Big banks eyed in multi-state collections probe
The largest banks face a multi-state investigation into whether they helped debt collectors pursue faulty judgments against credit card customers, according to people familiar with the matter.
At issue is whether weak record-keeping by banks or a failure to pass accurate information to collection agencies harmed consumers.
The allegations against the banks echo those central to last year's $25 billion federal-state mortgage settlement to resolve charges that the banks “robo-signed” documents and pursued foreclosures with faulty information.
This latest probe targets the same banks, including Bank of America, JPMorgan Chase, Citigroup and Wells Fargo, said the sources, who spoke on condition of anonymity because the investigations are continuing.
As with the mortgage cases, the investigation focuses on the banks' poor paperwork and their weak tracking of the debts.
When they sold delinquent credit-card debt to the buyers, often at only a few cents on the dollar, they allegedly failed to provide them with evidence that the borrowers owed the money. It is unclear, however, if the incomplete information was used to pursue borrowers who were not delinquent.
Representatives of JPMorgan, Bank of America, Citigroup and Wells Fargo declined to comment for this story, as did the American Bankers Association.
Mark Schiffman, vice president for public affairs at ACA International, an organization that represents debt collectors, said the industry agrees it needs proper information to pursue debts owed, but said policymakers could better define what documentation is necessary.
While states are considering their options in how to proceed against the banks, the issue is “moving up in importance” and action could come soon, one state official said.
The probe against the banks marks an expansion of the scrutiny that has focused largely on debt collectors.
Along with state attorneys general, federal agencies including the Federal Trade Commission and the Consumer Financial Protection Bureau (CFPB) have been investigating the firms that buy delinquent debt and then seek to collect on it.
In one of the more notable cases, the FTC last year accused debt buyer Asset Acceptance of misrepresenting that consumers owed a debt when it could not substantiate its representations. The FTC charged that the firm failed to disclose debts that were too old to be legally collected and repeatedly called third parties who did not owe a debt.
Asset Acceptance neither admitted nor denied the findings, but agreed to pay $2.5 million to settle the charges.
The FTC does not have jurisdiction over the banks that sold the credit-card debt, but two sources familiar with the matter said the CFPB could join in the larger action being coordinated by the states.
Show commenting policy
TribLive commenting policy
You are solely responsible for your comments and by using TribLive.com you agree to our Terms of Service.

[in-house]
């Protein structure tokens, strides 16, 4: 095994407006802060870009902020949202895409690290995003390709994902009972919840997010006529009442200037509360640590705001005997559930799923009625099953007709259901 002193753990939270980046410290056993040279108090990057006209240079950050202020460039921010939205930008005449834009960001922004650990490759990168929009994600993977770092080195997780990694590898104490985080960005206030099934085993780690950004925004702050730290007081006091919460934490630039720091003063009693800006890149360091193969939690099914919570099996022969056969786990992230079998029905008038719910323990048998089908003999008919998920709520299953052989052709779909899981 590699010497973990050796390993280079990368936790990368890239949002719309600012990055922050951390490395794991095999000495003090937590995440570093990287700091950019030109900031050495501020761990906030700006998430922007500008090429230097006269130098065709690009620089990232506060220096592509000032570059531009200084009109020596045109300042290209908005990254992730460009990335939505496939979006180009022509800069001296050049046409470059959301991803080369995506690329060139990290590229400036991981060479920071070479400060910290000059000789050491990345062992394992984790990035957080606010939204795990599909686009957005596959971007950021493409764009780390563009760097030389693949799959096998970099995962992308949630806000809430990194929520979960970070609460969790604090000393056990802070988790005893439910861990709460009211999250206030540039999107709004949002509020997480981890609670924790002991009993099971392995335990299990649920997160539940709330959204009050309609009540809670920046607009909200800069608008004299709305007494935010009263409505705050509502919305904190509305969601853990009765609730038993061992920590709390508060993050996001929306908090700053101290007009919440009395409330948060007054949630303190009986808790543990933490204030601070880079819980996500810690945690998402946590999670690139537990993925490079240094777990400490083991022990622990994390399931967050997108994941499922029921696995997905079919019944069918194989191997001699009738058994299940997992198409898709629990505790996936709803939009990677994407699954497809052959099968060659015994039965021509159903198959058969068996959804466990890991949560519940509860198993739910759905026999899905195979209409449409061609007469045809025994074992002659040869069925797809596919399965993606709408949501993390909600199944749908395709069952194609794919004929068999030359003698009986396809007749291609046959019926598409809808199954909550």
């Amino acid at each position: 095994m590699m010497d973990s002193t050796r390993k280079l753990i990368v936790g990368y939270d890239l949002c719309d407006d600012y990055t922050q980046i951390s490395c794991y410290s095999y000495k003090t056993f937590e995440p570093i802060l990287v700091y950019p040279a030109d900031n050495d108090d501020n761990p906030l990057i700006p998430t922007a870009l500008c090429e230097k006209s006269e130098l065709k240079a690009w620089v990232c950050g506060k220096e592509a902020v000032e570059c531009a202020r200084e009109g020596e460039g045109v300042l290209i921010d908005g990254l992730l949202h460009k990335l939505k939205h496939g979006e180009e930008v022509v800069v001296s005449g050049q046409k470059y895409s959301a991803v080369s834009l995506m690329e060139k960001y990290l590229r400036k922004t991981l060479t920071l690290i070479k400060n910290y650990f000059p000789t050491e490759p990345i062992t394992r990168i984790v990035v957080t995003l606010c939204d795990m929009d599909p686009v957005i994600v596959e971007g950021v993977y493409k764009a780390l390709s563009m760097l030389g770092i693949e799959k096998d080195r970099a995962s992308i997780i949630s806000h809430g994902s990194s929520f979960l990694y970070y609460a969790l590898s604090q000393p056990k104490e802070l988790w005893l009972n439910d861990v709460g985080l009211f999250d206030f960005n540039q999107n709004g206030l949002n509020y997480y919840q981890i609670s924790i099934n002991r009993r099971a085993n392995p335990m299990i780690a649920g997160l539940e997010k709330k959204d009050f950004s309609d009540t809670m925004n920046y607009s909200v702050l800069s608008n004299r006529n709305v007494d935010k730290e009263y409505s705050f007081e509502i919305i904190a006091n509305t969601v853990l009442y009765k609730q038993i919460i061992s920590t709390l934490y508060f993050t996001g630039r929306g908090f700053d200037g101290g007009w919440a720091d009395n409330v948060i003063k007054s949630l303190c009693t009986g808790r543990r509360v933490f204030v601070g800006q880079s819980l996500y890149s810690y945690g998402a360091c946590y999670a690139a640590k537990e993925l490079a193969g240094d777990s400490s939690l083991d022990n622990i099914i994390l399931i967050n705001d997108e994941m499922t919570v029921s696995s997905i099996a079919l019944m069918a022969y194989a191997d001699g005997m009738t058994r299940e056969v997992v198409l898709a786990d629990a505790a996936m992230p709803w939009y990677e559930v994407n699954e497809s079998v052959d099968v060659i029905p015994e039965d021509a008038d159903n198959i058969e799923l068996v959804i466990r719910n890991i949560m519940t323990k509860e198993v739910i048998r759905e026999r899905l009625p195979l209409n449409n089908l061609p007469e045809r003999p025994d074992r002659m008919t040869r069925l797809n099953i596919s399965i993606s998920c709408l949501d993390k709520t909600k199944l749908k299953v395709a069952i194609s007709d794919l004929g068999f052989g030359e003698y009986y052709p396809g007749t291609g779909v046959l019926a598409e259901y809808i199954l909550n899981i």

We moderate comments. Our goal is to provide substantive commentary for a general readership. By screening submissions, we provide a space where readers can share intelligent and informed commentary that enhances the quality of our news and information.
While most comments will be posted if they are on-topic and not abusive, moderating decisions are subjective. We will make them as carefully and consistently as we can. Because of the volume of reader comments, we cannot review individual moderation decisions with readers.
We value thoughtful comments representing a range of views that make their point quickly and politely. We make an effort to protect discussions from repeated comments either by the same reader or different readers.
We follow the same standards for taste as the daily newspaper. A few things we won't tolerate: personal attacks, obscenity, vulgarity, profanity (including expletives and letters followed by dashes), commercial promotion, impersonations, incoherence, proselytizing and SHOUTING. Don't include URLs to Web sites.
We do not edit comments. They are either approved or deleted. We reserve the right to edit a comment that is quoted or excerpted in an article. In this case, we may fix spelling and punctuation.
We welcome strong opinions and criticism of our work, but we don't want comments to become bogged down with discussions of our policies and we will moderate accordingly.
We appreciate it when readers and people quoted in articles or blog posts point out errors of fact or emphasis and will investigate all assertions. But these suggestions should be sent via e-mail. To avoid distracting other readers, we won't publish comments that suggest a correction. Instead, corrections will be made in a blog post or in an article.
- Hackers have wide reach
- Macy’s prepares outlet stores
- ‘Rank and yank’ doesn’t meet all expectations
- Shale gas violations down as DEP steps up inspections
- Fund fees within investor control
- Week yields lessons on China
- US stocks pare losses after 1,000-point Dow plunge
- Crash-prevention technology changes face of auto industry
- Allstate patents driver analysis
- S.W. Randall Toyes & Giftes of Pittsburgh’s owner finds joy in toys
- Alleged keyless ignition danger triggers lawsuit by consumers